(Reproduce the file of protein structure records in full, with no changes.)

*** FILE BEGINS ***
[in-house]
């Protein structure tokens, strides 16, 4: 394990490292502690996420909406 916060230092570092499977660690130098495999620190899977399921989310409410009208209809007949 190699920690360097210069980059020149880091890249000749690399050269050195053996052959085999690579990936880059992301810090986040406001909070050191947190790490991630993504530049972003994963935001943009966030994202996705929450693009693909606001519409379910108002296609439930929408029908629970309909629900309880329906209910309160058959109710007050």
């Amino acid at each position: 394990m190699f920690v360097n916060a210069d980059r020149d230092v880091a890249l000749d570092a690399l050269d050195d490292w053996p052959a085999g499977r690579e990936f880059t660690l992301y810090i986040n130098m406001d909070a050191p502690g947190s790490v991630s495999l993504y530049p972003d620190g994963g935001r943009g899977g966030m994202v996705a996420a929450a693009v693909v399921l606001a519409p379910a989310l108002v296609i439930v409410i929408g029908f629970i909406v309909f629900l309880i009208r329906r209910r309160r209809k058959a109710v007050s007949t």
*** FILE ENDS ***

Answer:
[in-house]
């Protein structure tokens, strides 16, 4: 394990490292502690996420909406 916060230092570092499977660690130098495999620190899977399921989310409410009208209809007949 190699920690360097210069980059020149880091890249000749690399050269050195053996052959085999690579990936880059992301810090986040406001909070050191947190790490991630993504530049972003994963935001943009966030994202996705929450693009693909606001519409379910108002296609439930929408029908629970309909629900309880329906209910309160058959109710007050």
């Amino acid at each position: 394990m190699f920690v360097n916060a210069d980059r020149d230092v880091a890249l000749d570092a690399l050269d050195d490292w053996p052959a085999g499977r690579e990936f880059t660690l992301y810090i986040n130098m406001d909070a050191p502690g947190s790490v991630s495999l993504y530049p972003d620190g994963g935001r943009g899977g966030m994202v996705a996420a929450a693009v693909v399921l606001a519409p379910a989310l108002v296609i439930v409410i929408g029908f629970i909406v309909f629900l309880i009208r329906r209910r309160r209809k058959a109710v007050s007949t």